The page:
Educating residents of communities with UPMIW systems, especially those at higher risk for severe illness (including older adults, children, and persons with compromised immune systems) about the importance of using UPMIW for its intended purposes as well as the risks associated with drinking and recreational exposure, could prevent future cases of UPMIW-associated waterborne illness. In addition, water utilities could assess UPMIW systems for potential contamination sources and consider risk mitigation interventions, including covering UPMIW sources and reservoirs, more prominent labeling of UPMIW at public sites, distributing conspicuous signage for residents to use in their yards, and color coding UPMIW spigots and lines, as is recommended for other nonpotable water sources to prevent the occurrence of waterborne illness.

Acknowledgments

Water department officials, city A; Talisha Bacon, Thayne Mickelson, Jay Olsen, Utah Department of Agriculture and Food; Cindy Burnett, Leisha Nolen, Karen Valcarce, Utah Department of Health and Human Services (DHHS); Clarissa Keisling, DHHS, Council of State and Territorial Epidemiologists; Amelia Johnson, DHHS, EIS, CDC; Amy Freeland, Division of Foodborne, Waterborne, and Environmental Diseases, National Center for Emerging and Zoonotic Infectious Diseases, CDC.

Salmonella cases reported in Florida, Georgia, Minnesota, Missouri, New Jersey, Rhode Island and Wisconsin.

CDC, public health and regulatory officials in several states, and the U.S. Food and Drug Administration (FDA) are collecting different types of data to investigate a multistate outbreak of Salmonella Typhimurium infections. Epidemiologic and traceback data show that Infinite Herbs brand organic basil may be contaminated with Salmonella and be making people sick.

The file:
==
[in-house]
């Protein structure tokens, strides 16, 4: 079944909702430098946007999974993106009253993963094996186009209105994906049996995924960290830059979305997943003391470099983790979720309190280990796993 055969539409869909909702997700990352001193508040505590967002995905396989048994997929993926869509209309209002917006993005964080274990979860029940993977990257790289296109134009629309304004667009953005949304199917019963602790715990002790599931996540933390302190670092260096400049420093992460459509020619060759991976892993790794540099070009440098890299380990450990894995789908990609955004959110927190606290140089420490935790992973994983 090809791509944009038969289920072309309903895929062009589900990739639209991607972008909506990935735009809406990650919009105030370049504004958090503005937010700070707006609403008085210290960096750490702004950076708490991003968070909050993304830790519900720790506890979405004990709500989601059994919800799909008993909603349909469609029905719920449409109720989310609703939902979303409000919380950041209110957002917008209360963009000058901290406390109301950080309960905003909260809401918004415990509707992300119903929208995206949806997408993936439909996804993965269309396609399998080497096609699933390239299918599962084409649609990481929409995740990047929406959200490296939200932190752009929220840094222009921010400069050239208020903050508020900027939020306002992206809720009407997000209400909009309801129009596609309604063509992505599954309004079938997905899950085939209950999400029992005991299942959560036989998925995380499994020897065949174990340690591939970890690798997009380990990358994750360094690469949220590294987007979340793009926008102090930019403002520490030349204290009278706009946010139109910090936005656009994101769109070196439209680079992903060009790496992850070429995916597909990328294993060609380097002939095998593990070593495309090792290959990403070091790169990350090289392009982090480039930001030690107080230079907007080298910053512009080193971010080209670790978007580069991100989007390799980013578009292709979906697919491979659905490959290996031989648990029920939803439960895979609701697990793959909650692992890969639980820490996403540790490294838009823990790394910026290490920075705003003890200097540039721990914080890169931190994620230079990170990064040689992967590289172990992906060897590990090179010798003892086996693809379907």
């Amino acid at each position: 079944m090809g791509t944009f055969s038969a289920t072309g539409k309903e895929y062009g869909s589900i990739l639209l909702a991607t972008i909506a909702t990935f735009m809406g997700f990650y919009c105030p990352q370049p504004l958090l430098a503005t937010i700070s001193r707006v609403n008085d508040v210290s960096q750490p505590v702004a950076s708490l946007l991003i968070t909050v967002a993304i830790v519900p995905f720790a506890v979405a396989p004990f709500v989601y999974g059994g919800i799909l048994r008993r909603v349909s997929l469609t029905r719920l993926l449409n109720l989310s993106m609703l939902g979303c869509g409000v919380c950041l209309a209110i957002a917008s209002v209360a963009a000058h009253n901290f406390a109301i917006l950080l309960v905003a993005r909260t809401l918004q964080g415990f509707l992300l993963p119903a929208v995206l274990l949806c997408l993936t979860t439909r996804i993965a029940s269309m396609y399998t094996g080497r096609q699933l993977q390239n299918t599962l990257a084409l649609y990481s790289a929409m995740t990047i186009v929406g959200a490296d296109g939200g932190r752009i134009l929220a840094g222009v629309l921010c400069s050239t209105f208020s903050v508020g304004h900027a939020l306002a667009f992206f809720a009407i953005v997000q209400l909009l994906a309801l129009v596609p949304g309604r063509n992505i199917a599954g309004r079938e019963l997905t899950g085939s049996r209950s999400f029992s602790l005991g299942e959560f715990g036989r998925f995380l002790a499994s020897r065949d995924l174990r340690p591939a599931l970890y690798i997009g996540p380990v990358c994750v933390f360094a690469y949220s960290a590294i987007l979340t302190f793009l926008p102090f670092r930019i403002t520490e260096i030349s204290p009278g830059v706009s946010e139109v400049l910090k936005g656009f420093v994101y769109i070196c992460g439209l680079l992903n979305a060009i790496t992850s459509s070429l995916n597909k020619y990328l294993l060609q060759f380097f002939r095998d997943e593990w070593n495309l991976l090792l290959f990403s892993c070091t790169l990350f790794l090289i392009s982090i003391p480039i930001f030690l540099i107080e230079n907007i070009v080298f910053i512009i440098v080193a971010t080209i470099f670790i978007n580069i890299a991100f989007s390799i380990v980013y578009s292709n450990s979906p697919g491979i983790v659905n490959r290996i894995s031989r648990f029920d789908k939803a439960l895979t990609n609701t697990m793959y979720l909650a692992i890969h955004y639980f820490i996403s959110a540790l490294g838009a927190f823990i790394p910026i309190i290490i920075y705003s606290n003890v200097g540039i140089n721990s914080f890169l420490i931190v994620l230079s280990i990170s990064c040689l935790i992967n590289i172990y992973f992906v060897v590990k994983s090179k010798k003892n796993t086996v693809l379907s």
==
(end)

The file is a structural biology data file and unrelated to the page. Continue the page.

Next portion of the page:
As of April 17, 2024, a total of 12 people infected with the outbreak strain of Salmonella have been reported from 7 states – FL, GA, MN, MO, NJ, RI, WI. Illnesses started on dates ranging from February 11, 2024, to April 2, 2024. Of 11 people with information available, 1 person has been hospitalized. No deaths have been reported.

Of 12 people interviewed, 10 (83%) reported shopping at Trader Joe’s. Seven sick people reported buying or likely buying organic basil in 2.5 oz clamshell-style containers from Trader Joe’s. Additionally, traceback data collected by FDA determined that Infinite Herbs, LLC, in Miami, Florida, was the supplier of the 2.5-oz packages of organic basil sold at Trader Joe’s stores.